There are plants that produce the offsets both on the leaves and underground. For plants like Aloe, it’s underground. But for plants like Kalanchoe, it’s on the leaves.


Cuttings happen a lot in nature and a lot of succulents reproduce by this system. Is when a part of the succulent, being it a leaf or a stem is cut off and placed elsewhere.

This kind of reproduction is only possible because of the capacity succulents have to regenerate when being damaged. Succulents can accidentally get broken by an animal and from it, it’ll grow a new plant.

Good examples of cutting reproduction are Echeveria and Sedum.

Difference Between Reproducing on Nature and Domestically

The biggest difference is that in nature succulents reproduce mostly influenced by their environment. An animal can cut a part of it off, insects will pollinate the flowers and offsets will be separated by natural forces such as wind.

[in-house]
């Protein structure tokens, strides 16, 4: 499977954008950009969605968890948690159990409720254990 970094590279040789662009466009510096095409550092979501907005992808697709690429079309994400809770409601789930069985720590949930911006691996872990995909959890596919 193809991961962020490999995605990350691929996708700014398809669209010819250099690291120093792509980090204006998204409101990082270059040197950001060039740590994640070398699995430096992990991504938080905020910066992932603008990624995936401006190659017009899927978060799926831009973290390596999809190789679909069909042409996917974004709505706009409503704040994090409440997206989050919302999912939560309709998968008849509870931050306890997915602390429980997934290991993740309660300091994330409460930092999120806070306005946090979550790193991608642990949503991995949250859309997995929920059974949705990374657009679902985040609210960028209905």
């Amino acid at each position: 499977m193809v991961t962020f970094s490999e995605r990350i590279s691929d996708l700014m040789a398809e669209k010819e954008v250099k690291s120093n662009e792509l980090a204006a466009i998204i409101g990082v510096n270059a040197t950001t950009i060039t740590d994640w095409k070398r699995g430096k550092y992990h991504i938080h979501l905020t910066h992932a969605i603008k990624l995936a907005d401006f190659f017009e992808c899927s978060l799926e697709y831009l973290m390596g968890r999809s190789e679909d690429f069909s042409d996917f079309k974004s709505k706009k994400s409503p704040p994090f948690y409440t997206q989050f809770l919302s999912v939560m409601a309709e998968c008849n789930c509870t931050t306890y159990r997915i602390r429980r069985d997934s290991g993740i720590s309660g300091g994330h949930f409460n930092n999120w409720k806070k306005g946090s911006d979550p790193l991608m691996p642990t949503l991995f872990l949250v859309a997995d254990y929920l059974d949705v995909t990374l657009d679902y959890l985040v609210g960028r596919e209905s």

Maybe you’re wondering why the succulents you propagate aren’t germinating since in nature they do have harsh conditions and get to do that. The answer is that in nature many succulents’ parts, seeds, and pups are being distributed all over the place and under different conditions. It’s a matter of numbers for one of them to turn into a succulent.

All of these methods can be reproduced domestically and taking the right care, such as sterile scissors, you’ll be successful in helping your succulents to reproduce.


There are many differences between sexual and asexual reproduction and learn more about it made me feel even more interested in succulents.

It’s amazing how we can learn from nature and replicate the process of reproduction to propagate our succulents at home – read this post to learn how.

Having the appropriate technique and being patient you can even act as a pollinizer and pollinate your own plants. For this simply take the pollen from one flower to the other with a brush, waiting for it to turn into capsules inside fruits that you’ll open carefully with warm water.